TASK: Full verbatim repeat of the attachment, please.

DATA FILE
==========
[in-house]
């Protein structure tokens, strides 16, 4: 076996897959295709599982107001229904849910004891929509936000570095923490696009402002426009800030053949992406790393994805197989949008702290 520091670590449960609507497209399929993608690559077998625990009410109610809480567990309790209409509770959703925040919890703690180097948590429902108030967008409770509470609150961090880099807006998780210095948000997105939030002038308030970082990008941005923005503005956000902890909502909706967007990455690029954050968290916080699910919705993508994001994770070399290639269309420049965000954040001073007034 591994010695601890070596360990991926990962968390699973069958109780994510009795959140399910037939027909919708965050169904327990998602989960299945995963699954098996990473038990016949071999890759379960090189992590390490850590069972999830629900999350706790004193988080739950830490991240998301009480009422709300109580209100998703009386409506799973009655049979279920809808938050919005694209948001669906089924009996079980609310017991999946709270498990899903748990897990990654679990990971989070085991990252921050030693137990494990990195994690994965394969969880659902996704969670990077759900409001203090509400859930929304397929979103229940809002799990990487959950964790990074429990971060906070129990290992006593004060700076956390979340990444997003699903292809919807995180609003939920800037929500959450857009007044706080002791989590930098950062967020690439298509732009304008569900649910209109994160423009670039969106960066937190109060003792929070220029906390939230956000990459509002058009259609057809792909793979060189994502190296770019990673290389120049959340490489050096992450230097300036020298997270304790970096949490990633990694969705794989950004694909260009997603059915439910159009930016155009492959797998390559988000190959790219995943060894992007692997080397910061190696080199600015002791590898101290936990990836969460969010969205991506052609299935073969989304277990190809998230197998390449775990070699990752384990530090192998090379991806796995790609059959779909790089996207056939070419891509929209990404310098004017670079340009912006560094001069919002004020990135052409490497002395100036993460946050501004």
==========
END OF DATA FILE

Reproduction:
[in-house]
């Protein structure tokens, strides 16, 4: 076996897959295709599982107001229904849910004891929509936000570095923490696009402002426009800030053949992406790393994805197989949008702290 520091670590449960609507497209399929993608690559077998625990009410109610809480567990309790209409509770959703925040919890703690180097948590429902108030967008409770509470609150961090880099807006998780210095948000997105939030002038308030970082990008941005923005503005956000902890909502909706967007990455690029954050968290916080699910919705993508994001994770070399290639269309420049965000954040001073007034 591994010695601890070596360990991926990962968390699973069958109780994510009795959140399910037939027909919708965050169904327990998602989960299945995963699954098996990473038990016949071999890759379960090189992590390490850590069972999830629900999350706790004193988080739950830490991240998301009480009422709300109580209100998703009386409506799973009655049979279920809808938050919005694209948001669906089924009996079980609310017991999946709270498990899903748990897990990654679990990971989070085991990252921050030693137990494990990195994690994965394969969880659902996704969670990077759900409001203090509400859930929304397929979103229940809002799990990487959950964790990074429990971060906070129990290992006593004060700076956390979340990444997003699903292809919807995180609003939920800037929500959450857009007044706080002791989590930098950062967020690439298509732009304008569900649910209109994160423009670039969106960066937190109060003792929070220029906390939230956000990459509002058009259609057809792909793979060189994502190296770019990673290389120049959340490489050096992450230097300036020298997270304790970096949490990633990694969705794989950004694909260009997603059915439910159009930016155009492959797998390559988000190959790219995943060894992007692997080397910061190696080199600015002791590898101290936990990836969460969010969205991506052609299935073969989304277990190809998230197998390449775990070699990752384990530090192998090379991806796995790609059959779909790089996207056939070419891509929209990404310098004017670079340009912006560094001069919002004020990135052409490497002395100036993460946050501004």